LING-GA 3340 Seminar in Semantics: Spring 2016


Seminar in Semantics : The interaction of compositional semantics and event semantics
Professor Lucas Champollion
Wednesday, 3:30PM - 6:15PM
Place: NYU Dept. of Linguistics, 10 Washington Place, 1st floor, room 104
First day: Wednesday, January 27, 2016
Instructor: Lucas Champollion (
Units: 4

Dynamically updated syllabus:
Lecture notes (PDF):

It is sometimes believed that the marriage of (Neo-)Davidsonian event semantics and compositional semantics is an uneasy one. And indeed, in many implementations of event semantics, standard treatments of scope-taking elements such as quantifiers, negation, conjunctions, modals, etc. are complicated compared to the simple accounts they get in semantics textbooks. A typical graduate Semantics I course will introduce students to the main idea and motivation of event semantics, and will then go on to describe phenomena like quantification and negation in an event-free framework. While specialists who wish to combine the two frameworks will know where to look for ideas, there are currently no easy-to-use, off-the-shelf systems that puts the two together, textbook-style. An aspiring semanticist might be discouraged by this situation, particularly when a given language or phenomenon that seems to be well-suited to event semantics also involves scope-taking elements that need to be analyzed in some way. For example, event semantics is a natural choice for a fieldworker who wishes to sketch a semantic analysis of a language without making commitments as to the relative hierarchical order of arguments or the argument-adjunct distinction. Yet the same fieldworker would face significant technical challenges before being able to also use such standard tools as generalized quantifier theory or classical negation when encountering quantifiers and negation.

The first half of this course aims to remedy this situation. We will start by reviewing the basic empirical motivations for event semantics. We will review two influential but arguably problematic proposals (Krifka (1989); Landman (1996)) on how to combine the two frameworks, as well as a novel implementation of event semantics that combines with standard treatments of scope-taking elements in a well-behaved way.

Ideally, it will contribute to overcoming the tendency in the formal semantics literature to compartmentalize, noted e.g. by Szabolcsi (2010) in this connection: "It is remarkable [...] that even leading neo-Davidsonians like [Angelika] Kratzer do not incorporate events into the discussion of all semantic phenomena; compare for example her work on choice functions and on Hamblin-quantifiers (no events) with her practically simultaneous work on argument structure (all about events)."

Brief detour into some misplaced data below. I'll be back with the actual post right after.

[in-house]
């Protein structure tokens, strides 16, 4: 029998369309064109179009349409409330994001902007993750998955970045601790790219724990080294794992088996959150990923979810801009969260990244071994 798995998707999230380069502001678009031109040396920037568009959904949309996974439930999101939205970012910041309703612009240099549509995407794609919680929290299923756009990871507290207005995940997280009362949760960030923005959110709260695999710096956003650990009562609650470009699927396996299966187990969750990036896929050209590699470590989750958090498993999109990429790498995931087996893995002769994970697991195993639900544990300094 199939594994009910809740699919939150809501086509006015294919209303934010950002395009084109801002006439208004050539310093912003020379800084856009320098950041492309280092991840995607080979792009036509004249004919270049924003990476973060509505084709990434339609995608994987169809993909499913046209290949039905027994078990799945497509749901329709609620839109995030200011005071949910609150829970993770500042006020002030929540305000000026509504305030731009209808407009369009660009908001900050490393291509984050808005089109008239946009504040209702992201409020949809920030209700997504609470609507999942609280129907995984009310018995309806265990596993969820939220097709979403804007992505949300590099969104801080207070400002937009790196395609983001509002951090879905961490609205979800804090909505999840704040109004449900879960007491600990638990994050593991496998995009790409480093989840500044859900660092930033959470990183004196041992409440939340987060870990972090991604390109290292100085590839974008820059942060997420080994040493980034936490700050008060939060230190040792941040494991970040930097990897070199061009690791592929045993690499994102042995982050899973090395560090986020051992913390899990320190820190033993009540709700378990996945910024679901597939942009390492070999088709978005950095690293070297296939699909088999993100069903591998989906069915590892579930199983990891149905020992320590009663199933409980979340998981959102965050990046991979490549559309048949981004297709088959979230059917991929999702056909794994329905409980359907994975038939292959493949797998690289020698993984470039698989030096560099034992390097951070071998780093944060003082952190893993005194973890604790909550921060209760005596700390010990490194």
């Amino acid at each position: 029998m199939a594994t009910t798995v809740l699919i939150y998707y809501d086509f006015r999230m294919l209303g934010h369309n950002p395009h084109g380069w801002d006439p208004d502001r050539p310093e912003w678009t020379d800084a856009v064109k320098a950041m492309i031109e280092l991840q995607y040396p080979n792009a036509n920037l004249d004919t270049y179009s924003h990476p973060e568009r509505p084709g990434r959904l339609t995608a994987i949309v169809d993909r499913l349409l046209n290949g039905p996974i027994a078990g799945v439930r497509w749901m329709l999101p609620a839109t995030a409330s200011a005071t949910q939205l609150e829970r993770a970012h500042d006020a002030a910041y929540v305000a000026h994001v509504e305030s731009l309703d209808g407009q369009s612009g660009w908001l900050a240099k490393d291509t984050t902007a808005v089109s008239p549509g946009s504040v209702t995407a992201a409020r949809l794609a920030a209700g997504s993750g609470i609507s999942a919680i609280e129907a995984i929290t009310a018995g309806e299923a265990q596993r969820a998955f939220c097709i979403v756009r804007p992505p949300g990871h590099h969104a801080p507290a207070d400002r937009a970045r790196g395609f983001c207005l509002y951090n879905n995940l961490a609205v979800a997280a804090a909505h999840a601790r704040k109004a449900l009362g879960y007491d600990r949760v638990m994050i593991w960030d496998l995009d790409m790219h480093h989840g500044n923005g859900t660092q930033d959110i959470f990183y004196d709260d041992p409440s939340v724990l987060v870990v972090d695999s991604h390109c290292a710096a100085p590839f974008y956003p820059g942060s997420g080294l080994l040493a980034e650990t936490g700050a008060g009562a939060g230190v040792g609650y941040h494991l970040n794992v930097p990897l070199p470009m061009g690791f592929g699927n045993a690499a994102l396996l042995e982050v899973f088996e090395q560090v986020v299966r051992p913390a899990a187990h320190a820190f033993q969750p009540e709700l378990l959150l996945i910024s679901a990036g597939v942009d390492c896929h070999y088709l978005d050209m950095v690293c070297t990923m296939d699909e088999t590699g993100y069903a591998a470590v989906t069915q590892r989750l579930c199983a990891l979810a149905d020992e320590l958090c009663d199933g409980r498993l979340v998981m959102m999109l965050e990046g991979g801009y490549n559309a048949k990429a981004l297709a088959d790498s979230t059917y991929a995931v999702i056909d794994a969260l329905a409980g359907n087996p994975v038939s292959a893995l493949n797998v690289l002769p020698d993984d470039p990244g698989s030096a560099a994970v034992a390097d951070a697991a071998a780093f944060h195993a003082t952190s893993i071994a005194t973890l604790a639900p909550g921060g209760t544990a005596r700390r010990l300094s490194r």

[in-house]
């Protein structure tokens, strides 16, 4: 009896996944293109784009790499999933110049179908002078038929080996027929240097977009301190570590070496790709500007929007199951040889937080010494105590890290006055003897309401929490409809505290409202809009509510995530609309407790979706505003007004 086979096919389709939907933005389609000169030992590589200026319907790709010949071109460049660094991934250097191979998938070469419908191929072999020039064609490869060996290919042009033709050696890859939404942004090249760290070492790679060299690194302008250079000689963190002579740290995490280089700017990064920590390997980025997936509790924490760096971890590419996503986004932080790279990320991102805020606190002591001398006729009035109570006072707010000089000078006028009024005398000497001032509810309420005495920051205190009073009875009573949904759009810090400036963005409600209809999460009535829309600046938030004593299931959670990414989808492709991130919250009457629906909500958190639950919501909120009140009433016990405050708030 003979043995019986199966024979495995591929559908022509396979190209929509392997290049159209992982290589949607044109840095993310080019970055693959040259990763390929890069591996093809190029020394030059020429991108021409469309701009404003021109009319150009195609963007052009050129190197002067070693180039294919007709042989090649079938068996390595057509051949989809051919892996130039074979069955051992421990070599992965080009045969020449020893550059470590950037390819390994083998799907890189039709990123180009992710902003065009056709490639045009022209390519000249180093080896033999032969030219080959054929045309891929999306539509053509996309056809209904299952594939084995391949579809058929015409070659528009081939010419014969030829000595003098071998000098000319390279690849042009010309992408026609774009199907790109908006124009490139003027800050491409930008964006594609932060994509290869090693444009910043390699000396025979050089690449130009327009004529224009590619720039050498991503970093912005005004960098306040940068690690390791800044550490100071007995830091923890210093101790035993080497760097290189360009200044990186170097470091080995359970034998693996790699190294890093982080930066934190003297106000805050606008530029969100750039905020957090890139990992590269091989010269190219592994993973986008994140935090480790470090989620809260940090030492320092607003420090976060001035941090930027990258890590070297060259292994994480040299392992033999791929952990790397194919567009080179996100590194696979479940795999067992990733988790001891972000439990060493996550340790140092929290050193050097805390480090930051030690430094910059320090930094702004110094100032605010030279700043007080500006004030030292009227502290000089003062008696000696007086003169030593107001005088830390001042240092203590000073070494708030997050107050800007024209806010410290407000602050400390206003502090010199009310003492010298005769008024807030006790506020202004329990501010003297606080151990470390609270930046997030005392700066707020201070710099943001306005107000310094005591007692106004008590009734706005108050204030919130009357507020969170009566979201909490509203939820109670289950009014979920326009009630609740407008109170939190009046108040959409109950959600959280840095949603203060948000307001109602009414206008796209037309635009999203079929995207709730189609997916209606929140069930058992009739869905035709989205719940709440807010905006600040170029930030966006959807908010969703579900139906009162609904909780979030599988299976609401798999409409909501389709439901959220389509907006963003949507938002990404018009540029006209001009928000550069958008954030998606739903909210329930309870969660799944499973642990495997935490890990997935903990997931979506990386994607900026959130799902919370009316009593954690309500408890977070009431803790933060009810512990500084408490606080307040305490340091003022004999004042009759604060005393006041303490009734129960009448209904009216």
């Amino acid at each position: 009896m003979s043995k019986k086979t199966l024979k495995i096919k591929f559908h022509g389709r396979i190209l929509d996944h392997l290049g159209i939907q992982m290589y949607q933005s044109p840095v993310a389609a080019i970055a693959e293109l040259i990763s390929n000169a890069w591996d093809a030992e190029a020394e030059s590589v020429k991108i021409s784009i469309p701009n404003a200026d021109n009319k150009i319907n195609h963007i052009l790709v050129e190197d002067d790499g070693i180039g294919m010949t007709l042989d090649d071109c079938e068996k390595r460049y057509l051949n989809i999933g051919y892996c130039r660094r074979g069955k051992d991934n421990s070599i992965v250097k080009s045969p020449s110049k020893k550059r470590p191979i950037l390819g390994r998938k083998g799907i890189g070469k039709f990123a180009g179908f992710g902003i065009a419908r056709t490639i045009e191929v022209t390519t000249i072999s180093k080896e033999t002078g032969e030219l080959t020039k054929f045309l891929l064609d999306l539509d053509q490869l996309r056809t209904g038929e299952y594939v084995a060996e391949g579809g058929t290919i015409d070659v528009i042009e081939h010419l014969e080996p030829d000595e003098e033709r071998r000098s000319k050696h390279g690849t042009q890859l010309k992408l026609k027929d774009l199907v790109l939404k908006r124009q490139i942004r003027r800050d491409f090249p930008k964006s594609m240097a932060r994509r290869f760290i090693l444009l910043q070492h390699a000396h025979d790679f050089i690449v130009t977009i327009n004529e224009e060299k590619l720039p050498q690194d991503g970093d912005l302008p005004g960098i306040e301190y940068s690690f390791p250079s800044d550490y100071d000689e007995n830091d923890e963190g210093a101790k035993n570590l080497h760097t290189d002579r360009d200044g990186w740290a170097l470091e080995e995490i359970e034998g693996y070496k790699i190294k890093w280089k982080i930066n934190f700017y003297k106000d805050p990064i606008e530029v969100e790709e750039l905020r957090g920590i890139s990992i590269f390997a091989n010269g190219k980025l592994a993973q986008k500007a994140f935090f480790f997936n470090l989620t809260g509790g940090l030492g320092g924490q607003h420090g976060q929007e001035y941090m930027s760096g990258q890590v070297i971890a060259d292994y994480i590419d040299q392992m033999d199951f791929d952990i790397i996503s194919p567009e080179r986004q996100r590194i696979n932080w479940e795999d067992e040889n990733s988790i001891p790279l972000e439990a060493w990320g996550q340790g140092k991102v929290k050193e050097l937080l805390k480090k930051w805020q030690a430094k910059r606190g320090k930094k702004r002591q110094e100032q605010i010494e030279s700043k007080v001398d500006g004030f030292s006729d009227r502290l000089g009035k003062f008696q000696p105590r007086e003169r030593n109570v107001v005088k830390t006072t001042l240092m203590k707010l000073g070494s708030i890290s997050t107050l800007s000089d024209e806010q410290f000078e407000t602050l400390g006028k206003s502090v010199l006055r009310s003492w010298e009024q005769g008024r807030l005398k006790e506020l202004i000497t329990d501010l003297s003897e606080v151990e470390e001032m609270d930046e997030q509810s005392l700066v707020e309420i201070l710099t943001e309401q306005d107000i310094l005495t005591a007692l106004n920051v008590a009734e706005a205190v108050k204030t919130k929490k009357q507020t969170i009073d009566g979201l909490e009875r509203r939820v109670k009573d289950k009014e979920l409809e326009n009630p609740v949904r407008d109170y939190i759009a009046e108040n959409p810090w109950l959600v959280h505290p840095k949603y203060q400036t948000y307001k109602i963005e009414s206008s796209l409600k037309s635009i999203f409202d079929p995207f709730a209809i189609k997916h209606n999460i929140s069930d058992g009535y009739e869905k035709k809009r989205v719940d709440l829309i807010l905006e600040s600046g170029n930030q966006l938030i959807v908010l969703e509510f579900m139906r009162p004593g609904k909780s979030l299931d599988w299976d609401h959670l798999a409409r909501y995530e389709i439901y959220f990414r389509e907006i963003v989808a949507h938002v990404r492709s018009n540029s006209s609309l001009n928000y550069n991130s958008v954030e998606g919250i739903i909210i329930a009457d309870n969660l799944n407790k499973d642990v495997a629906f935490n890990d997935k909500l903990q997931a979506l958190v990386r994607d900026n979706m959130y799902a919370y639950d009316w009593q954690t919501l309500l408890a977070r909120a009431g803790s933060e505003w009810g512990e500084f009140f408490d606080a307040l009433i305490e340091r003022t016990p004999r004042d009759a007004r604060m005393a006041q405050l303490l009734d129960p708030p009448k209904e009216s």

As part of the class, we will collectively implement this framework as a fragment. We will attempt to use the iPython Lambda Notebook by Kyle Rawlins if possible, and fall back on the lambda calculator if needed. A basic lambda calculator implementation of the fragment can be seen in this video.

The second half of the course will be centered around class projects by registered participants. These class projects will focus on the compositional semantics of a natural language phenomenon that can profitably analyzed in one of the event-semantic frameworks discussed in class. A typical project will discuss how the chosen framework adds value to the compositional semantic analysis of this phenomenon. Participants are explicitly encouraged to choose this framework independently of the instructor’s own preferences and prejudices. The topic can but need not be one of those traditionally viewed through an event-semantic lens. Some sample topics include adverbs, causation and causatives, conditionals, coordination, distributed morphology, focus, implicatures, modality, nominalizations, negation, perception reports, the progressive, quantification, resultatives, temporal modification, and tense. (Quantification, conjunction, and negation have already been treated in Champollion (2015a), and temporal modifiers in Champollion (2015b).)

As part of the class project, participants will lead one class discussion presenting one or more relevant papers; implement their project by extending of the fragment in the iPython Lambda Notebook; write a squib or short paper and a 2-page abstract of that paper; write three short reviews of abstracts of fellow participants; and present their projects and implementations at the end of class.

Submission of the abstracts to semantics conferences will be encouraged.

Auditors are welcome, as are students from other departments, schools, and universities. Auditors may join either for individual sessions or for the whole course. If you'd like to take this course or if you're planning to audit it, please send a short email to the instructor. Please include your NYU netID (if you have one) to be added to the course mailing list and to get access to the course materials.

Syllabus and grading information:

Updated on 01/17/2014
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